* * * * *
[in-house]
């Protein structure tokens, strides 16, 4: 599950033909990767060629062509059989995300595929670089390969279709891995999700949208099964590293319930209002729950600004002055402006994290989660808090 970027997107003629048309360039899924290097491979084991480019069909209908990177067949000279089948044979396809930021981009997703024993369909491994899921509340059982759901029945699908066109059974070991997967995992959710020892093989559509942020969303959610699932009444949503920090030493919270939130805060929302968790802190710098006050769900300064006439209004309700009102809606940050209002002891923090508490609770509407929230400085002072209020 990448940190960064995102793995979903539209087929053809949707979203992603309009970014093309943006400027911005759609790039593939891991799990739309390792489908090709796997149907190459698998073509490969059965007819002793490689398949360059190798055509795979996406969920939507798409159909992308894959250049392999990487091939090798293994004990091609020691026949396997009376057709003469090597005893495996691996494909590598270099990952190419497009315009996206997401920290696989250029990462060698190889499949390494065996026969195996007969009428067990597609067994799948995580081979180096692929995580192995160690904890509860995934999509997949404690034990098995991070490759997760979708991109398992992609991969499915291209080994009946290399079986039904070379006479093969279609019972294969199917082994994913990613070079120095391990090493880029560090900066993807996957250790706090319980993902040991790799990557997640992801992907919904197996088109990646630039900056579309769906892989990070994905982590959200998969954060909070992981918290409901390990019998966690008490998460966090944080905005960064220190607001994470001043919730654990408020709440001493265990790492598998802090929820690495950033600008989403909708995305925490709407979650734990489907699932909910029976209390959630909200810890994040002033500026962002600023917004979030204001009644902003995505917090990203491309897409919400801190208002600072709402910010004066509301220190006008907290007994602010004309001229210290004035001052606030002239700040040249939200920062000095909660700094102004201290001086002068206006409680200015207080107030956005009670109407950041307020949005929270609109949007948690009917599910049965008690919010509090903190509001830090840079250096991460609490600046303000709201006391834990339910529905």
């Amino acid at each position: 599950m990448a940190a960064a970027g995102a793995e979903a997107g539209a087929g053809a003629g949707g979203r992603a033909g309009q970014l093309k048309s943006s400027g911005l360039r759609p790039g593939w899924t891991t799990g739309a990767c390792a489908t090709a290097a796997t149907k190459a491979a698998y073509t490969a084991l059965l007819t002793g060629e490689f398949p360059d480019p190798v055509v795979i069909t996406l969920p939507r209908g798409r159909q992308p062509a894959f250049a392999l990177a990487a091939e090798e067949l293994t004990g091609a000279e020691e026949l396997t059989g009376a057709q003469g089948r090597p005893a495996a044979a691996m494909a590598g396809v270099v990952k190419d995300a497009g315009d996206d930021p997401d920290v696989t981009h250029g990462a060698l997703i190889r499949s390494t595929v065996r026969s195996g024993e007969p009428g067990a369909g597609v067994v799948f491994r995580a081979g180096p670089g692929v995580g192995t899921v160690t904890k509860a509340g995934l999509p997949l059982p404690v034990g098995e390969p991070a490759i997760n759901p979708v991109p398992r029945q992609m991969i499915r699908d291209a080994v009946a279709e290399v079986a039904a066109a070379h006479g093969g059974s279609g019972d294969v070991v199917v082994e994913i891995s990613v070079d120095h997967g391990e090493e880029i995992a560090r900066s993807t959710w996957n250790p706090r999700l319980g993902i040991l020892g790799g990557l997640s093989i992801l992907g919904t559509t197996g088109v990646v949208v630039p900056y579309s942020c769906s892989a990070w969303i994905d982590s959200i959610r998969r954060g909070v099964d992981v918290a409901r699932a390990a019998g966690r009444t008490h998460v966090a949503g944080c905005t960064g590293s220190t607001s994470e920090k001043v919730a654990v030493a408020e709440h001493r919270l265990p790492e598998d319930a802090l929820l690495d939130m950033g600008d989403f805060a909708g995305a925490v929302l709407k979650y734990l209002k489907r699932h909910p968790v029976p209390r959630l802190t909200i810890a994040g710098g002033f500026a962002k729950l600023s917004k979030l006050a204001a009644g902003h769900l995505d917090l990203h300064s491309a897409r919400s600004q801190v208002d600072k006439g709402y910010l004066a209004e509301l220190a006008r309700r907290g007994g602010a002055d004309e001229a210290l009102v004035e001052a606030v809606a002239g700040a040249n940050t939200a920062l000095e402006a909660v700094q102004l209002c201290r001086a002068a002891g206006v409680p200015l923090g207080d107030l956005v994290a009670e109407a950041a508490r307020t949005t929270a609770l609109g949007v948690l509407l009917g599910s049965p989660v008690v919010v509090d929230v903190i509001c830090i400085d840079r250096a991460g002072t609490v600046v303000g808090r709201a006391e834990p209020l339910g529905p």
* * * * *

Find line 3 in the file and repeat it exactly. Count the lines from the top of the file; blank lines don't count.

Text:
């Amino acid at each position: 599950m990448a940190a960064a970027g995102a793995e979903a997107g539209a087929g053809a003629g949707g979203r992603a033909g309009q970014l093309k048309s943006s400027g911005l360039r759609p790039g593939w899924t891991t799990g739309a990767c390792a489908t090709a290097a796997t149907k190459a491979a698998y073509t490969a084991l059965l007819t002793g060629e490689f398949p360059d480019p190798v055509v795979i069909t996406l969920p939507r209908g798409r159909q992308p062509a894959f250049a392999l990177a990487a091939e090798e067949l293994t004990g091609a000279e020691e026949l396997t059989g009376a057709q003469g089948r090597p005893a495996a044979a691996m494909a590598g396809v270099v990952k190419d995300a497009g315009d996206d930021p997401d920290v696989t981009h250029g990462a060698l997703i190889r499949s390494t595929v065996r026969s195996g024993e007969p009428g067990a369909g597609v067994v799948f491994r995580a081979g180096p670089g692929v995580g192995t899921v160690t904890k509860a509340g995934l999509p997949l059982p404690v034990g098995e390969p991070a490759i997760n759901p979708v991109p398992r029945q992609m991969i499915r699908d291209a080994v009946a279709e290399v079986a039904a066109a070379h006479g093969g059974s279609g019972d294969v070991v199917v082994e994913i891995s990613v070079d120095h997967g391990e090493e880029i995992a560090r900066s993807t959710w996957n250790p706090r999700l319980g993902i040991l020892g790799g990557l997640s093989i992801l992907g919904t559509t197996g088109v990646v949208v630039p900056y579309s942020c769906s892989a990070w969303i994905d982590s959200i959610r998969r954060g909070v099964d992981v918290a409901r699932a390990a019998g966690r009444t008490h998460v966090a949503g944080c905005t960064g590293s220190t607001s994470e920090k001043v919730a654990v030493a408020e709440h001493r919270l265990p790492e598998d319930a802090l929820l690495d939130m950033g600008d989403f805060a909708g995305a925490v929302l709407k979650y734990l209002k489907r699932h909910p968790v029976p209390r959630l802190t909200i810890a994040g710098g002033f500026a962002k729950l600023s917004k979030l006050a204001a009644g902003h769900l995505d917090l990203h300064s491309a897409r919400s600004q801190v208002d600072k006439g709402y910010l004066a209004e509301l220190a006008r309700r907290g007994g602010a002055d004309e001229a210290l009102v004035e001052a606030v809606a002239g700040a040249n940050t939200a920062l000095e402006a909660v700094q102004l209002c201290r001086a002068a002891g206006v409680p200015l923090g207080d107030l956005v994290a009670e109407a950041a508490r307020t949005t929270a609770l609109g949007v948690l509407l009917g599910s049965p989660v008690v919010v509090d929230v903190i509001c830090i400085d840079r250096a991460g002072t609490v600046v303000g808090r709201a006391e834990p209020l339910g529905p």